The book I am writing at the moment is about a man in prison. As well as exploring the politics that got him there it also examines his relationship with his own body, a body become turgid and heavy after decades of prison life. As his connection to what exists outside of prison and his own past atrophies, he journeys inward, free to imaginatively roam, exploring his body as though it is a terrain. Here, he is looking at a book, at a diagram of the cross section of skin.
The page in his hand had some text and a diagram, fig 17, Cross-Section of Dermis and Epidermis. Great shafts of hair rose like tree trunks from swampy land. Sweat glands and bulbs of sebaceous oil forced up to the surface. He looked at it, a rippling forrest of dark life. He looked down at the black hairs on his own forearm, a scrambled softness there, furze, gorse, briar maybe. It did not look, he thought, like a forrest. But there is much to see in scrubland. Much furtive creeping, paths tunnelled by rabbits and small boys, litter left by lovers. He traced with a fingertip, slowly walking through that wastland growth. Until breakfast and the pint sized, welcome mug of hot tea in its insulated beaker arrived, he slowly grazed his finger up and down the boggy softness of his once strong arm.
I realised as I was thinking about it that in Twice the Speed of Dark (just this very day gone to the editor, to be published by Unbound in a few months!) there is also use of the body as a terrain, a setting, in this instance, predominantly of grief. The main protagonist experiences her body and her life as being suspended, too damaged to prosper, too repaired to die. She occupies a pallid, managed equilibrium, bound by sadness, wounded by loss. The situation maintains her life just well enough for her to survive as though grief is a parasite and she is the host. She is unable to prosper, to process the loss that infects her until crisis forces a change.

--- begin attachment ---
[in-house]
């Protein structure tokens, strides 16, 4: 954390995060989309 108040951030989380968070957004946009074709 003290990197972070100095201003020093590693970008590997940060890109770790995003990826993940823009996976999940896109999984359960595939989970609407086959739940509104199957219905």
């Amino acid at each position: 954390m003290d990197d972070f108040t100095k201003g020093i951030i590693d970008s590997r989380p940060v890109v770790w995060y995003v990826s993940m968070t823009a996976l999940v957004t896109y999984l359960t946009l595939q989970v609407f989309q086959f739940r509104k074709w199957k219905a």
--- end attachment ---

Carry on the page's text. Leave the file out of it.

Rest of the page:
Her arms feel leaden, she is burdened. She drags. She is a ghastly nurse, keeping a poisoned body just alive. A steady diet of callous harm and efficient patching up ensuring that healing or death are both impossible.
In the brilliant Catch 22, though the tone is darkly comedic, there is a character who I think informed this idea, the soldier in white, in a cast so complete that only a feeding pipe at the inside of his elbow and a waste pipe at his groin emerge from the plaster. Yossarian watches in uneasy, horrified fascination as every so often one of the brisk nurses Duckett and Cramer take the full waste bottle from one end of the soldier in white and reattach the rubber hose to the feeding tube entering at the crook of the elbow. The soldier, whoever, whatever he is, is caught in a hideous, perpetual state, a life unrecognisable. The lens we are offered in Catch 22 is bleakly, appalingly funny, but the serious implication is one of careless indifference, endless, trapped futility that mirrors the costly waging of a war that no one seems to fully understand.
It is a while since I have read William Golding’s The Spire, but as I recollect, this is another book wherein the body of the protagonist is a palimpsest, suggesting the body of the Cathedral, as it is built around what he takes to be divine inspiration but the reader can readily interpret as an altogether more earthy energy, suppressed sexual desire forced to express itself in the hubristic building of a great phallic spire.
Another book that comes to mind is Sharp Teeth by Toby Barlow. The relationship to the body might seem more simplistically straightforward as the central theme is a modern free-verse take on werewolves. But there is also nuance and shading. In an interview Barlow stated that he believed that the reason so many cultures over so many different tracts of time have told werewolf myths is because of the unique aspect of the domestic dog and its descendancy from predatory wild wolves. The dog brought the wolf to the hearth. Barlow explored the werewolf theme in a modern setting because he saw it was a fundamental way that humans have reminded themselves of their wild, uncivilised soul. The transformation occurs as the body is either forced or encouraged to express our distant, beautiful and terrifying wildness. The body is the site of a profound story.
Out of interest, (and perhaps unconsciously because I have just finished reading the beguiling Solar Bones by Mike McCormack) I searched Twice the Speed of Dark for the word bones. It appears often, as you can see in the images included with this post. If any readers would like to share their own thoughts on books that use the human body as part of their story telling, part of the manifestation of the story, I would love to get your comments and recommendations.